US Navy test fires Tomahawk cruise missiles for first time
The US Navy has test fired two Raytheon-built Tomahawk cruise missiles from new submarine payload tubes on the Virginia-class naval vessel USS North Dakota (SSN-784) in the Gulf of Mexico near Florida.
The tests marked the first demonstration of the submarine's potential to load, carry and vertically launch Tomahawk missiles from the new Block III Virginia Payload Tube.
USS North Dakota's upgraded payload tubes feature fewer parts and are expected to be more reliable than previous models.
In addition to the new payload tubes, the US Navy is also designing a new Virginia payload module, which will enable the submarines to carry three times the number of Tomahawk missiles that the vessels can carry at present.
This will significantly increase the firepower of each Virginia-class ship.
Raytheon Air Warfare Systems vice-president Mike Jarrett said: “As the navy continues to modernise its subs, Raytheon continues to modernise Tomahawk, keeping this one-of-a-kind weapon well ahead of the threat.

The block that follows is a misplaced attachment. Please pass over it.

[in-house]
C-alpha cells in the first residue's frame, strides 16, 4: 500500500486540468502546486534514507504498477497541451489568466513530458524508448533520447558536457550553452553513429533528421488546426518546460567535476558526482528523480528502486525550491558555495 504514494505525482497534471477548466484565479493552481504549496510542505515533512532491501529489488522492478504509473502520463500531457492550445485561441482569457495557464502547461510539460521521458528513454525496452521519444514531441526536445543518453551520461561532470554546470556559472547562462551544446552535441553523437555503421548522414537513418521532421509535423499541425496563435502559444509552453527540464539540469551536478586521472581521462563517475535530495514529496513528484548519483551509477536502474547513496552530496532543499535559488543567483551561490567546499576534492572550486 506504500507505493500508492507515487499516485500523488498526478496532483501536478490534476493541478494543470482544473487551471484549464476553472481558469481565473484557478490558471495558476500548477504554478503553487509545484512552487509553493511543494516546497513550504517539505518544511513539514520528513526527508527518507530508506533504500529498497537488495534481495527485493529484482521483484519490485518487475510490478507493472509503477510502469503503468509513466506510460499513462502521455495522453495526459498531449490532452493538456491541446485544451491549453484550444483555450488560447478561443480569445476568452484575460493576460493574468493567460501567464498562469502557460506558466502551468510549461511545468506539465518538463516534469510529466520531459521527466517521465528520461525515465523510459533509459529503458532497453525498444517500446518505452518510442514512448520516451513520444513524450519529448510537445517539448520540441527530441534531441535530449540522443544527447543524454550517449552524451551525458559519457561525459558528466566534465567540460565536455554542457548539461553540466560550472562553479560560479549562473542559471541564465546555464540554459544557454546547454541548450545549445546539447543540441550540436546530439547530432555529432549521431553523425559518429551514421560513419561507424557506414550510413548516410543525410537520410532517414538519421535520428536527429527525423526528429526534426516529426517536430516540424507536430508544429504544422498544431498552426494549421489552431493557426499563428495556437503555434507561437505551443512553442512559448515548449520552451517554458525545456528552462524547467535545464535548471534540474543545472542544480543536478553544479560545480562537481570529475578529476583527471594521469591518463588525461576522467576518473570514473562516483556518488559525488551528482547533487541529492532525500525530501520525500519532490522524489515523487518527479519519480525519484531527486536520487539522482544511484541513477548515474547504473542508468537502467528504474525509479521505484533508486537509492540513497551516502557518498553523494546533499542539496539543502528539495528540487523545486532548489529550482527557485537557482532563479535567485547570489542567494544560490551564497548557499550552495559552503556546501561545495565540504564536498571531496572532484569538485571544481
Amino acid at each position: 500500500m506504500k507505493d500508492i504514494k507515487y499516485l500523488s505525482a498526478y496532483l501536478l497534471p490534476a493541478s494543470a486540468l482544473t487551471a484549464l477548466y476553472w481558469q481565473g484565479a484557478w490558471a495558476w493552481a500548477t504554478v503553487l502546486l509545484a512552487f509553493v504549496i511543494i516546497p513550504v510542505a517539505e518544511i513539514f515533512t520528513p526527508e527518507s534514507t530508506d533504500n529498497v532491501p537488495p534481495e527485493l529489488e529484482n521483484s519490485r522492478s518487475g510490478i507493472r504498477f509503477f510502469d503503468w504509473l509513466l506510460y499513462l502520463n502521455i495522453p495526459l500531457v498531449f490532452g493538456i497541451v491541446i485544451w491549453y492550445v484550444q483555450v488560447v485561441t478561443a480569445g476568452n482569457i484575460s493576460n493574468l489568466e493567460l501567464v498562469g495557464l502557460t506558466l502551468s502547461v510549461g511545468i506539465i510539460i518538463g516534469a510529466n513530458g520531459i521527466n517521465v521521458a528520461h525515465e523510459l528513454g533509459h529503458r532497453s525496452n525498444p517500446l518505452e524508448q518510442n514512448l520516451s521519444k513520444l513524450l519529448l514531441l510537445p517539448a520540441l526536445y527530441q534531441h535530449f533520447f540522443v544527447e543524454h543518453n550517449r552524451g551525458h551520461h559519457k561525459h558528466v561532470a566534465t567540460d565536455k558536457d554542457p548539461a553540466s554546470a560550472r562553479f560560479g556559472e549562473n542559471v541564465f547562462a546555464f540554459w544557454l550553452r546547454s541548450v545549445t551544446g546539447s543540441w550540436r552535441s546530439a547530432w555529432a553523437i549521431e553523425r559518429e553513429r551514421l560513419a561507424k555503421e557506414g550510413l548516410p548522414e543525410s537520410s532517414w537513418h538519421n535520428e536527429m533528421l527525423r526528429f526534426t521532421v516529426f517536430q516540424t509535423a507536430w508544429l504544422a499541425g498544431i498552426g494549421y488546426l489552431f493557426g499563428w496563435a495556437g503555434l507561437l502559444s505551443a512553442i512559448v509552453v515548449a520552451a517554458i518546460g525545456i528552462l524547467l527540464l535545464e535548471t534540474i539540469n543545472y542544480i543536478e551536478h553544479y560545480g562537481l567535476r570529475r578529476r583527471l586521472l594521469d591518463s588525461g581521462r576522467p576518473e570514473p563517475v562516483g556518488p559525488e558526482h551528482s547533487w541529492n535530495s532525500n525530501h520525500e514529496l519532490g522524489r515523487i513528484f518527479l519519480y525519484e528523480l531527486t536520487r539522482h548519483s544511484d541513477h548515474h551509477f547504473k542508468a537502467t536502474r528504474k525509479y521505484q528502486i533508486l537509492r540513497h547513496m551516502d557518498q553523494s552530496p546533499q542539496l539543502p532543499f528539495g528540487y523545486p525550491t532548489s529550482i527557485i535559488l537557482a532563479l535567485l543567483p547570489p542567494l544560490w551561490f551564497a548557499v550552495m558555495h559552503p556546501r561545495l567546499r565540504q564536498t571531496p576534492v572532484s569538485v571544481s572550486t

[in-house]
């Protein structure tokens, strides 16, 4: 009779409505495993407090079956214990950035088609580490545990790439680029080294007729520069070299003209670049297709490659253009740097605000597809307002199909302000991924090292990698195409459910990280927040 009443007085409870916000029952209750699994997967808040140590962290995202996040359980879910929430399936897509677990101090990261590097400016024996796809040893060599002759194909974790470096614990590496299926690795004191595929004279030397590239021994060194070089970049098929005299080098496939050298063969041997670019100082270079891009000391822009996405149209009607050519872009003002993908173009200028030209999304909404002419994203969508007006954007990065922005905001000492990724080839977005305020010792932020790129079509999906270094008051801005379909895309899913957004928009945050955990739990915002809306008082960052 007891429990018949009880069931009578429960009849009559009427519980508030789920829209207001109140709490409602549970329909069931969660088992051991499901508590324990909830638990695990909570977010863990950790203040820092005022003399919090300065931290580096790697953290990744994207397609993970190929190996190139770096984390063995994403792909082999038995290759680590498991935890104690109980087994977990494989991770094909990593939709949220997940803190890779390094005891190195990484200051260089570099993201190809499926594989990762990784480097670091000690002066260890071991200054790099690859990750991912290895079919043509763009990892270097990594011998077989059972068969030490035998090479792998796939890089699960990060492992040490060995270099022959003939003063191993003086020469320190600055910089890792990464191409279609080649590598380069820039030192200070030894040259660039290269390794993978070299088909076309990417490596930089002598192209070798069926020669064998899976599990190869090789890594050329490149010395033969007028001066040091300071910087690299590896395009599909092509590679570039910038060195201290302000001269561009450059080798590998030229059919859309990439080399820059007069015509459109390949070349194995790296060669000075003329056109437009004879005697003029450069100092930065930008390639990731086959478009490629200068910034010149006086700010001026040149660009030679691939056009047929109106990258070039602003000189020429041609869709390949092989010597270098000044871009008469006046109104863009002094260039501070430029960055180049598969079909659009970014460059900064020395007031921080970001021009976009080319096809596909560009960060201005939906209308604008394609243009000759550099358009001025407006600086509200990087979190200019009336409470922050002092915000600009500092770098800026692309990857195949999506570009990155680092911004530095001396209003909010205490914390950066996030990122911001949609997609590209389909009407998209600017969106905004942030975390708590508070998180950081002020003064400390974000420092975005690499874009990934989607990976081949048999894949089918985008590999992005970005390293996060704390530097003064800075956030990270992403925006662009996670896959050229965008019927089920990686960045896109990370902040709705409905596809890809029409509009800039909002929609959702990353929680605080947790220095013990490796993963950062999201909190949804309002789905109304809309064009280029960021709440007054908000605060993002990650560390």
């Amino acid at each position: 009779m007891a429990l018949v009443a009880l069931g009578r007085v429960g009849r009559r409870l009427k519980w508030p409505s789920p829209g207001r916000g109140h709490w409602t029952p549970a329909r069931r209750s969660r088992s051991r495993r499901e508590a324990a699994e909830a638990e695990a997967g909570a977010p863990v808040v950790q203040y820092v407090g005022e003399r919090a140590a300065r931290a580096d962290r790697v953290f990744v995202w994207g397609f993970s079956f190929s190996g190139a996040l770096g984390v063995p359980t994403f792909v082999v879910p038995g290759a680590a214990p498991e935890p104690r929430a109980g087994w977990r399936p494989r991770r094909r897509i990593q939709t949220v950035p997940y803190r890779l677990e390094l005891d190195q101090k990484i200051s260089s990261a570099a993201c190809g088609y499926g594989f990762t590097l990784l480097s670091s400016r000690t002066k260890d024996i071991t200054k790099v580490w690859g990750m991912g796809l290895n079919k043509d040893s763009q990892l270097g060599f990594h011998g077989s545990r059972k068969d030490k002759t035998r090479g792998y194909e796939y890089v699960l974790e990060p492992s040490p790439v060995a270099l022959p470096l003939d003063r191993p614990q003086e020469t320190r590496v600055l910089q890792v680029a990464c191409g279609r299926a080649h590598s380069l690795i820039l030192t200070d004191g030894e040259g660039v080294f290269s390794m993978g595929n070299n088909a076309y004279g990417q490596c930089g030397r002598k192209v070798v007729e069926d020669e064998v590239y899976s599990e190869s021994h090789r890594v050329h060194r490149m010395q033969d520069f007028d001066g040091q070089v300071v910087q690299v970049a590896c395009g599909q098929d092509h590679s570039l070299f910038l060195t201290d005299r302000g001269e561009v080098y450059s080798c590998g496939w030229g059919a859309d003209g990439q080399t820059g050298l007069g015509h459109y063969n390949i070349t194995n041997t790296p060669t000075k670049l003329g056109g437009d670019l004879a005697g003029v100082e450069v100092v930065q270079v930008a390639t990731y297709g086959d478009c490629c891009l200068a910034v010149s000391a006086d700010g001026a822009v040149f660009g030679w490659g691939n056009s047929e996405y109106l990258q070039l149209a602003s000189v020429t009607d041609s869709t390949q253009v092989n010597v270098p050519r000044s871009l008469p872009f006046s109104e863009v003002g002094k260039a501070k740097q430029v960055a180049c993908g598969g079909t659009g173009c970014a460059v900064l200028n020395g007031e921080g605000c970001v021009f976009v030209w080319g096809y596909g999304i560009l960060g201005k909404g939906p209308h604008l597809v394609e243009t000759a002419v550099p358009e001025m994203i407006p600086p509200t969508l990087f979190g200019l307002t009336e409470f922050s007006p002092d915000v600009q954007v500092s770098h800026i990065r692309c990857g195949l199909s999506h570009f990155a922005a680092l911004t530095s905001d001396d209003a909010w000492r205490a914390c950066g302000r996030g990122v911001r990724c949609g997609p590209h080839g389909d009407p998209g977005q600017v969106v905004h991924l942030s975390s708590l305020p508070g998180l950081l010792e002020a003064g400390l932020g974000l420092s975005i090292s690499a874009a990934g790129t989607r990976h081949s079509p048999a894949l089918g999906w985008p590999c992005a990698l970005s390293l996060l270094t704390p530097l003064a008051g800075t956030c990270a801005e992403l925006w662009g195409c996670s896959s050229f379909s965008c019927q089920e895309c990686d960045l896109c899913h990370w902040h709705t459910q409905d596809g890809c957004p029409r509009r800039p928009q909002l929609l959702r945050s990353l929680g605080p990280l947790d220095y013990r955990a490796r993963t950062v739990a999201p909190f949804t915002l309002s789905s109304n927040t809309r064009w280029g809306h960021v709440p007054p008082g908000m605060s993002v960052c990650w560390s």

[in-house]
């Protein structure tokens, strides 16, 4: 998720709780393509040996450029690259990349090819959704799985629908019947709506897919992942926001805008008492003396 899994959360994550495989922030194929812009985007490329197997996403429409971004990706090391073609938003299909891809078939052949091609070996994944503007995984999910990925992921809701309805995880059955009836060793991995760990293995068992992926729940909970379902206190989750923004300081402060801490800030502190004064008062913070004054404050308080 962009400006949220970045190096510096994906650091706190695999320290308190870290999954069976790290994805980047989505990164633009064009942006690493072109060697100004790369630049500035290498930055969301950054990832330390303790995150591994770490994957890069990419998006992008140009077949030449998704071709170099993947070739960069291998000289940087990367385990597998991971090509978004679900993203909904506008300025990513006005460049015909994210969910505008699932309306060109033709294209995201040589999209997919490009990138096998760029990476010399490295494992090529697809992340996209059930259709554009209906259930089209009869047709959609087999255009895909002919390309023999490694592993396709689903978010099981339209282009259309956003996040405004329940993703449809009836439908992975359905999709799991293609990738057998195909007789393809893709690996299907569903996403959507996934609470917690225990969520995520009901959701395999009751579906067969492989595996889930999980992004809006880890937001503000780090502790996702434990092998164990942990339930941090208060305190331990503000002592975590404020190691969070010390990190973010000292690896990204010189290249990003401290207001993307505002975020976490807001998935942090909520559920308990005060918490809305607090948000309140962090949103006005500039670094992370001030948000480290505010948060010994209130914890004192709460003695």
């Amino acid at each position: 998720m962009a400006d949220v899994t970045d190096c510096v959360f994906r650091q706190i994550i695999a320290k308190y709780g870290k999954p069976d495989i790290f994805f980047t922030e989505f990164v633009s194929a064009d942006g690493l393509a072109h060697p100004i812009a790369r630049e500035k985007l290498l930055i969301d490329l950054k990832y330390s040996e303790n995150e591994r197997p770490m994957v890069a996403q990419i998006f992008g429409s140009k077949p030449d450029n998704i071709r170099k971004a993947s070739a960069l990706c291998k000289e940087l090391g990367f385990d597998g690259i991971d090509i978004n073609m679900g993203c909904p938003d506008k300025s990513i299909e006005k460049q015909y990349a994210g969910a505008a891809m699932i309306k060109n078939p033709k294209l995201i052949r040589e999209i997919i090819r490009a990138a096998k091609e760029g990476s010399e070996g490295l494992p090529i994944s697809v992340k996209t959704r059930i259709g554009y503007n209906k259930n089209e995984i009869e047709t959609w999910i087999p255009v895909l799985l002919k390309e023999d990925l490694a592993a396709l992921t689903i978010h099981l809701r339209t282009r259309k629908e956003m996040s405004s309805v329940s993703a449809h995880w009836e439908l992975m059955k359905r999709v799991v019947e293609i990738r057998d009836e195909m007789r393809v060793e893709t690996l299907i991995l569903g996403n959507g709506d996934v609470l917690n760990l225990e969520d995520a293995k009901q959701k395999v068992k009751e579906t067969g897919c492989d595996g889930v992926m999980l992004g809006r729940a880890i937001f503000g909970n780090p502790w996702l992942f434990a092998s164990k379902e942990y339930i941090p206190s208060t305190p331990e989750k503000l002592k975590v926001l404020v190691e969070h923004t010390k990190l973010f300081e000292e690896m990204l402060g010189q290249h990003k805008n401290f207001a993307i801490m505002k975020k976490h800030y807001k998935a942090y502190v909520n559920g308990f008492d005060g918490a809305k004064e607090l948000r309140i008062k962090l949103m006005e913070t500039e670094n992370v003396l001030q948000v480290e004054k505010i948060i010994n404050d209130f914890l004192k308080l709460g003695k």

“Today's Tomahawk is a far cry from its predecessors and tomorrow's missile will feature even more capability, giving our sailors the edge they need for decades to come.”
The US Navy is set to continue the modernisation of the Tomahawk Block IV missiles’ communications and navigation capabilities, as well as adding a multi-mode seeker in order to strike high-value moving targets at sea.
The upgraded Tomahawks are slated to be deployed from 2019, and are expected to form part of the US Navy inventory beyond 2040.
Raytheon's cruise missiles are used by US and UK forces to fight against integrated air defence systems and carry out long-range precision strike missions against high-value targets.
Image: Tomahawk Block IV cruise missile during a flight test. Photo: courtesy of US Navy.